And here comes a Rory rant but one that really pissed me off. I paid extra to get a Macbook Pro, rather than an Air. I did not check this on the spec so it’s my own fault really, that I overlooked it. But for a Pro model, where in the blue hell is the ethernet port? I like a boob forgot my Wifi password and wanted to get it or reset it, so then I opened safari and was about to type in the IP for the router only for it to dawn on me…hey, there’s nowhere to put my network cable to get the password so I can’t get the password to connect to the wireless. So out came my Windows laptop..within just a matter of minutes I had to revert back to my Samsung laptop to be productive which was a bad first impression to be honest. Still though, the Macbook Pro hardware is very very impressive.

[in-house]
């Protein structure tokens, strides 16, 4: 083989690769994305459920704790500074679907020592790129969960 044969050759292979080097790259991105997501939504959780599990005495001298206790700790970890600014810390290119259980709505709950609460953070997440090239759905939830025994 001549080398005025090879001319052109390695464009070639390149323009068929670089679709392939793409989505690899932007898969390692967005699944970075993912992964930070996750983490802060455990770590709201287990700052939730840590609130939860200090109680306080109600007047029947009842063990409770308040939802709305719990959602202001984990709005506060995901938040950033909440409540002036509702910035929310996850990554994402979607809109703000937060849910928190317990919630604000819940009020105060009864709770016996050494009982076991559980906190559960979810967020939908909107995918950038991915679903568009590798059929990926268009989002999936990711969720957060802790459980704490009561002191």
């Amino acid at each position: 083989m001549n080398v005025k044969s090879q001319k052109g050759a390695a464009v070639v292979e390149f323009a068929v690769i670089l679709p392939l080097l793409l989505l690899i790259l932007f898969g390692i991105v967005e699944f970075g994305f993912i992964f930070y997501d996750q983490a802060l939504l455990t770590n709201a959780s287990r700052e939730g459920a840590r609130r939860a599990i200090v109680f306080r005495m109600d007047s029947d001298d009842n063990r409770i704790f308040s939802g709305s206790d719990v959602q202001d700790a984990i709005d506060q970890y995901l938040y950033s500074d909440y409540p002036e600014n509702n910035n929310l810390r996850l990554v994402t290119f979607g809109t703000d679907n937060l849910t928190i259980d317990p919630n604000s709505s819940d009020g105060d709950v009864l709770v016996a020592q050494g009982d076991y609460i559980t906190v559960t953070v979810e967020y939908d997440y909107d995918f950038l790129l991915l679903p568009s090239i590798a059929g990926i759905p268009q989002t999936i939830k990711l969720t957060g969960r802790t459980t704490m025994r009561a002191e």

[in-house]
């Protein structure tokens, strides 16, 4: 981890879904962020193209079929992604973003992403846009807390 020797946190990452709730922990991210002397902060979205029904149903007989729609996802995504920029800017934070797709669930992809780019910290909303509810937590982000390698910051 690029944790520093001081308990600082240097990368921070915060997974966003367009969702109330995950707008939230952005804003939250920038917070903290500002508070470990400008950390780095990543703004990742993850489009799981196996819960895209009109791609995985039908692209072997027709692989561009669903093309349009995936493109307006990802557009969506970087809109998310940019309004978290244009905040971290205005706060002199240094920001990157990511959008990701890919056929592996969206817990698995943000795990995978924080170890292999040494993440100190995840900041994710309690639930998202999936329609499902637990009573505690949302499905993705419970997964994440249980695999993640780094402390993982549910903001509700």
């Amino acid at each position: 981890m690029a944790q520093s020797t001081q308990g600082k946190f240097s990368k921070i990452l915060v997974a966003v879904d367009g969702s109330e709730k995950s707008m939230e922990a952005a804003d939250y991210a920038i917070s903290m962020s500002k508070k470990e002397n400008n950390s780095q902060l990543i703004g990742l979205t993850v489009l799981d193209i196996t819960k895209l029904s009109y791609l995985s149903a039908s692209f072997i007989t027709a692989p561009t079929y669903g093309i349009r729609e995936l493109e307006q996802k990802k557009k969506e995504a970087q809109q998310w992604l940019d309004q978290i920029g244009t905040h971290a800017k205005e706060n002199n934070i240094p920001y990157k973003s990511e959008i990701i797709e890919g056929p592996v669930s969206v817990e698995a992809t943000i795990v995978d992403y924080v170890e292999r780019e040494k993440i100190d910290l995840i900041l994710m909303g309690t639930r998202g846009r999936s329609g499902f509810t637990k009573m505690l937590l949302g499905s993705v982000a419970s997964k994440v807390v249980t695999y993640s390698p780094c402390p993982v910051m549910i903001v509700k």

So enough of the hardware. Working on VDI projects and the whole physical vs virtual debate and this continued emphasis on platform independence etc. I always champion the fact that it’s irrelevant whether a machine is physical or virtual, the user won’t really care how they use the machine but they will care if the applications they need don’t work. Software is king. So here’s my take on my actual usage experience. So my first problem came during the setup. I owned a few iPods a few years ago and thus I already had an AppleID. You require an AppleID during the setup as this is your login for the OS. So I got into my machine, however, I noticed right away that I had two available updates, I tried to download them but it failed, throwing a message stating my location (which was set during the setup wizard) was set to Phoenix, Arizona but my AppleID was registered in Ireland. So I tried to move on, I clicked on iCloud which again asked for my AppleID, I put in my credentials it got me further but it then asked for another e-mail address to register iCloud, which I provided. Unfortunately, I only have two personal e-mail addresses and by doing this, I just had associated my two e-mail addresses to my AppleID which was registered to Ireland and so I started getting prompted constantly for my login details because the machine seemed to be confused by my location vs AppleID. Anyways…long story short I got this figured out, it turns out you can change your location by going into iTunes (for some reason) go to the store and change your details. After that I didn’t have the problem any more. It’s a little strange, on Windows 8 I got prompted about my location and it brought me to a form to change it right away.